The language of euphemism and the inversion of customary meanings is alive and well in Chile, 25 years after Nineteen Eight-Four first appeared there in Spanish.
One evening in 1983, when Chile was under military rule, three young journalists discovered that all their peers had read the same ubiquitous edition of Animal Farm, George Orwell’s anti-Stalinist parable (thanks, probably, to US State Department largess). But none had ever heard of Nineteen Eighty-Four.
A search of the city’s bookstores and libraries turned up a single copy – an expurgated translation from Franco’s Spain, shorn of the appendix that coined Newspeak as a language designed to ‘make all other modes of thought impossible’.
The trio, buoyed by visions of outwitting the censors with their own samizdat manuscript, started translating. Their task: to retell Orwell’s premonitory tale in the vocabulary of Chile’s daily terrors.
Night after night, they worked beyond curfew, the staccato of the manual typewriter absorbed into the din of cacerolazos (banging on pots and pans), blasts from water canons and gunshots on the streets.
These protests led to the relaxation of certain censorship bans. The translation saw the light of day as a flimsy paperback with the cryptic title spray-painted on its cover. Booksellers braved confiscation to sell it. The year was 1984, and Orwell’s eponymous novel was finally available to a generation of Chileans already schooled in its significance.
This year marks the 60th anniversary of Nineteen Eighty-Four, and almost two decades since the end of military rule here. But Orwellian manipulation of language did not disappear with the dictatorship. Rather, it has been extended and deepened during Chile’s ‘transition’ to democracy, evolving to reflect – and shape – the times.
The masterminds of this lexical makeover are not the political tyrants of yesteryear. They are the architects of Chile’s economic orthodoxy. Newspeak is the lingua franca of their neoliberal mindset. Its aim, like its Orwellian prototype, is to make alternative modes of thought unimaginable.
Terms like ‘class struggle’, ‘exploitation’ and ‘equality’ have been erased from the political lexicon. Take the disappearance of el pueblo (the people) – a rallying cry that has fuelled Latin American revolutionary dreams and leftist culture for generations. Pueblo has been replaced by gente, or ‘folks’ – a term with genteel connotations that also works well as the name of a glossy high-society magazine.
Newspeak is the lingua franca of the neoliberal mindset. Its aim, like its Orwellian prototype, is to make alternative modes of thought unimaginable
The obvious rationale for this substitution is to dissipate the ideological echoes of pueblo. But a closer look uncovers a more Orwellian Newspeak dimension. Pueblo, like people, comes from the Latin populus, the citizens who possess civic-political responsibilities and rights as members of an organized community. Gente comes from genus, for family or tribe. If gente expels pueblo from political discourse, the possibility of debate concerning people’s rights will also be silenced.
Lingua comoediae chilensis (‘the Chilean language farce’) is the name that author Luis Casado gives to this new political idiom1. It is a language intended to hide, not describe, the real world, and replace reality with the vocabulary of ideological expediency.
As salaried jobs get axed, legions of domestic servants, field hands, street hawkers and other labourers are transformed into self-employed ‘micro-entrepreneurs’ whose health and pensions benefits come out of their own pockets. In the vocabulary of neolengua (Newspeak), when an entrepreneur builds a clinic, it is hailed as an ‘investment’. But when the Government builds a hospital, it is regarded as ‘social expenditure’, tinged in red ink on the wrong side of the accounting ledger.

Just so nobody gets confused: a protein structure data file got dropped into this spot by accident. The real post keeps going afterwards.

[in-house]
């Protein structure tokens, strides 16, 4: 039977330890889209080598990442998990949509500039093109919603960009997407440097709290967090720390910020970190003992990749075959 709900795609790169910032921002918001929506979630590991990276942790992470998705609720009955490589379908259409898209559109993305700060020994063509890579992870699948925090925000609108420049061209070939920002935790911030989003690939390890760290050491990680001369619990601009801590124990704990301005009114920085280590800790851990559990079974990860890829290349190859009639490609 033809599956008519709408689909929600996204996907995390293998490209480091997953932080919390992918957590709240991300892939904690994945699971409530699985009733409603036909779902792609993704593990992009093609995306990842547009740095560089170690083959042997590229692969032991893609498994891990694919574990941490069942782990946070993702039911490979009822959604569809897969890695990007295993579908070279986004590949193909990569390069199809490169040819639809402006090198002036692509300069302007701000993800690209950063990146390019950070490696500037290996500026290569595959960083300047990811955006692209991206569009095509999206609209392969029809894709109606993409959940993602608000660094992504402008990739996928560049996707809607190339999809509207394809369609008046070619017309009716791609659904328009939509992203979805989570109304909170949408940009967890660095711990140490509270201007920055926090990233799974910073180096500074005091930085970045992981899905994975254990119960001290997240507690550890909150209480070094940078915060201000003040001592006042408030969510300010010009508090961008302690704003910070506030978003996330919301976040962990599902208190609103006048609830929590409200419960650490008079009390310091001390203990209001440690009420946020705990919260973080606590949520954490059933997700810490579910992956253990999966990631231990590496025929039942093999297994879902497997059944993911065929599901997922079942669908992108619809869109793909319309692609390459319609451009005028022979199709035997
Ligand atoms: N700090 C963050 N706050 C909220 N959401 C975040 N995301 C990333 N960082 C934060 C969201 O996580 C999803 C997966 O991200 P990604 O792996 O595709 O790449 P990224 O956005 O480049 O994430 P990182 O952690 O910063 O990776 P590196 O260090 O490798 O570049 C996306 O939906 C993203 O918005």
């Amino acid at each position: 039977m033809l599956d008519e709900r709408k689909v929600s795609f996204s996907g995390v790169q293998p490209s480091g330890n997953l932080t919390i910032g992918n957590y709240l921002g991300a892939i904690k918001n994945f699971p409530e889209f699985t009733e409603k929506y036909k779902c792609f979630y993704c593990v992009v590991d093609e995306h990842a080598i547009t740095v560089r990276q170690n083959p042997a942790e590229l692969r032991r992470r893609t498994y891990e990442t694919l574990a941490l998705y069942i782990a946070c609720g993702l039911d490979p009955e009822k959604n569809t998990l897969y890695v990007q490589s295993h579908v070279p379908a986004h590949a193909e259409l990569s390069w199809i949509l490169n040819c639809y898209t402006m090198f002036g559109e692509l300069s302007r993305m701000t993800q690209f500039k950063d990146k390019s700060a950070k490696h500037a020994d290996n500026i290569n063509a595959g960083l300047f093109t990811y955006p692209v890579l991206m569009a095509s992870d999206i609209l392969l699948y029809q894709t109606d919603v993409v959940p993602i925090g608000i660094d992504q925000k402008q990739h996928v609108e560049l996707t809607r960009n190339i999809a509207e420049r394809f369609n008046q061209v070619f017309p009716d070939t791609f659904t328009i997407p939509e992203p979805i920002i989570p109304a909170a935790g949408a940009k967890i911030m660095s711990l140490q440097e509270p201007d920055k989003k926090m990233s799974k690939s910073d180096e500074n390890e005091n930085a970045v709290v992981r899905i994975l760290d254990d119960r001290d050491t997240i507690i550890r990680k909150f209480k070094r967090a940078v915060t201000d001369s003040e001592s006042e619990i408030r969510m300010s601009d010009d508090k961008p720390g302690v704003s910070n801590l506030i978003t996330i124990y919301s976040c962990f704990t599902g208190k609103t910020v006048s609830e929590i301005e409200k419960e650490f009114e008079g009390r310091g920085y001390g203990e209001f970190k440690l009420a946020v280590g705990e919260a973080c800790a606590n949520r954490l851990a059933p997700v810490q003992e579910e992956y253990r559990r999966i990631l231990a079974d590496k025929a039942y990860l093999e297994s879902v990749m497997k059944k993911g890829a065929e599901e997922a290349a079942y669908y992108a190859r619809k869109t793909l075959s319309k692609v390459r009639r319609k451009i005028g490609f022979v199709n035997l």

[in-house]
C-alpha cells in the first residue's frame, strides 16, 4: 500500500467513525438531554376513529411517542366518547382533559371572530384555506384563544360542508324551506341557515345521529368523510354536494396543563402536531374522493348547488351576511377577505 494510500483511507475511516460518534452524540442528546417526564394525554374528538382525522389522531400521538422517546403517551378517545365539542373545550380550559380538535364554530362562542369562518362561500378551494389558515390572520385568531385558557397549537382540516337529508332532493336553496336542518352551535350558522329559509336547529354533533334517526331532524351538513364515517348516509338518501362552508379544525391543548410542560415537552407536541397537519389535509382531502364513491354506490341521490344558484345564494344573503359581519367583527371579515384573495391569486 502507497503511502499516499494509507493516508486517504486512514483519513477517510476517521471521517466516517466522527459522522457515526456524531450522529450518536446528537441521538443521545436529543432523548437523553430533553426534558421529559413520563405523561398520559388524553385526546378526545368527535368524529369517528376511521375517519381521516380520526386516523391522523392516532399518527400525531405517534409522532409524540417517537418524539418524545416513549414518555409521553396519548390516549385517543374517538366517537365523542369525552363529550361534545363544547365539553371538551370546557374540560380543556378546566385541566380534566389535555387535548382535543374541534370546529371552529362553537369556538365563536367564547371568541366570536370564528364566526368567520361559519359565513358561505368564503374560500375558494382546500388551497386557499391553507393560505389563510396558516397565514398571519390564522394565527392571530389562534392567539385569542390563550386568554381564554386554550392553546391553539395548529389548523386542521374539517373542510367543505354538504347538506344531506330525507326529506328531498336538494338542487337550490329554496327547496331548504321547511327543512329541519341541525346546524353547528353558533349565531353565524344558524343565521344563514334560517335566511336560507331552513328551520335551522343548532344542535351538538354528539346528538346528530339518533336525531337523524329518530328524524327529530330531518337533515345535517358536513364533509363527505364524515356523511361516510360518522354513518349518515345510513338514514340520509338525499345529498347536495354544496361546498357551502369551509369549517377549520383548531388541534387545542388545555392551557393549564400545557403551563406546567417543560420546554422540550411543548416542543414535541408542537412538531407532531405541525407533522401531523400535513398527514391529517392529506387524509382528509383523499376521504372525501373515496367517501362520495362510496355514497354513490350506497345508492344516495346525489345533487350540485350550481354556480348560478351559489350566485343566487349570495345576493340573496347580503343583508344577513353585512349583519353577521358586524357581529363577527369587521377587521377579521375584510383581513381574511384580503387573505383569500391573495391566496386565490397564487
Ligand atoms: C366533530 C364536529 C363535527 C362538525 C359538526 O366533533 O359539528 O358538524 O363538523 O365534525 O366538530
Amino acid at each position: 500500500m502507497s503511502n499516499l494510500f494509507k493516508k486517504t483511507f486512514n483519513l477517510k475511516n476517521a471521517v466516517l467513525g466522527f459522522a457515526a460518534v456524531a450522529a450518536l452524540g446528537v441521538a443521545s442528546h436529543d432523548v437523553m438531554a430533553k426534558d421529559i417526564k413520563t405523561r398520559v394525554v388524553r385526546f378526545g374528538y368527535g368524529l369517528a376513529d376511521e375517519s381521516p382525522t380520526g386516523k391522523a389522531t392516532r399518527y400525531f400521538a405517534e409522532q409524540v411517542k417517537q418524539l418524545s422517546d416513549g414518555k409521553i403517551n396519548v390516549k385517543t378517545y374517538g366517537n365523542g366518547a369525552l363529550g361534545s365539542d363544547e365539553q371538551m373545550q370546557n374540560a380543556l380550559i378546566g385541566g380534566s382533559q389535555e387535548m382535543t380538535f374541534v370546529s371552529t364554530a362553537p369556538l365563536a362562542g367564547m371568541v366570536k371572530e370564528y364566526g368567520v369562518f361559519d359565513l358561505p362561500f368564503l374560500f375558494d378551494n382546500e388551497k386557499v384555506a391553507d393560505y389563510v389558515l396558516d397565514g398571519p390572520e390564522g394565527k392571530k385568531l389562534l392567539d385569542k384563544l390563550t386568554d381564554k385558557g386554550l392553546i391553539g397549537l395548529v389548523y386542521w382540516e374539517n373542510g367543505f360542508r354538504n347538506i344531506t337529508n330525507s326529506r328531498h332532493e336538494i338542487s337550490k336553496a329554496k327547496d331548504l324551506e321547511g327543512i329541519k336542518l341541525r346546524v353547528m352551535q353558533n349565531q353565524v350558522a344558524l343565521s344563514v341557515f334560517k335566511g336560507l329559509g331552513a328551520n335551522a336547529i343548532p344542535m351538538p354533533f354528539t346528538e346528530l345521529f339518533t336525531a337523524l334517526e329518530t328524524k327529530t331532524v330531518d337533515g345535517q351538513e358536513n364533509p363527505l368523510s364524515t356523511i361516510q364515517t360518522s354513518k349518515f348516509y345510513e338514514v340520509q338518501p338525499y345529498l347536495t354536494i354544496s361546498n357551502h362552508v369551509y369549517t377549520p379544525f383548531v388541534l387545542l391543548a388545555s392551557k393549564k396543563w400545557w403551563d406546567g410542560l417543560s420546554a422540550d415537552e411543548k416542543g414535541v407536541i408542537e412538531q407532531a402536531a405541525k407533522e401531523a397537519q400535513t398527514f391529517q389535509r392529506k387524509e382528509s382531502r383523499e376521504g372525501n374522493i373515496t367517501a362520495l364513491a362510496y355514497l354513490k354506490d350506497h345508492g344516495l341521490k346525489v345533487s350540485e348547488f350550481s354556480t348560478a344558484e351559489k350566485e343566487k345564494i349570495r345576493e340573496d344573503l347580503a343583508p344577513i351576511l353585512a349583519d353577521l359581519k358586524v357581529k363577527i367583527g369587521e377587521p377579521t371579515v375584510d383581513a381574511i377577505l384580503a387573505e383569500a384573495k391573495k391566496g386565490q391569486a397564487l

Thus, Chile’s much-touted economic ‘miracle’ has slashed the numbers of the country’s poor by redefining the way that poverty is measured. It is recast as a ‘situation of social risk’ and the poor are subsumed into ‘socioeconomic groups’, classified by purchasing power and access to loans. In this economy, no-one is too poor to consume on credit. To paraphrase Big Brother, Indebtedness is Democracy.
On 13 December, Chileans go to the polls to elect a new President. The front-running candidates are Eduardo Frei Jr, former President and son of a President, bearing the standard of the ruling centre-left Concertación coalition; Sebastián Piñera, billionaire owner of the national airline and a TV station, making a second Presidential bid from the centre-right Alianza; and Socialist Party breakaway Marco Enriquez-Ominami, son of a slain revolutionary hero, running as an independent. Should no candidate receive an absolute majority (the most likely scenario), a run-off election will be held in mid-January. The successor to current President Michelle Bachelet will take office in March 2010.
The youth vote could easily determine the election outcome. But only one out of five Chileans between the ages of 18 and 29 is registered to vote, and some 2.3 million under-30s will stay away from the polls.
The reason: ‘No estoy ni allí’ (‘I couldn’t care less’). This is not another euphemism but the plainspoken answer that most young people give for turning their backs on political parties and refusing to vote. The current political parlance of image over reality doesn’t speak to them.
Nor does it speak to millions of other Chileans squeezed out by the language of economic orthodoxy and then erased by its circumlocutions. Another language is needed to reach the pueblo that those in power have ceased to name. Newspeak retains its hold as the language of power, but increasingly, fewer are willing to listen. Big Brother may not get the final word, after all.
- Lingua Comoediae Chilensis, Editorial el afilador, March 2009, Paris, France.
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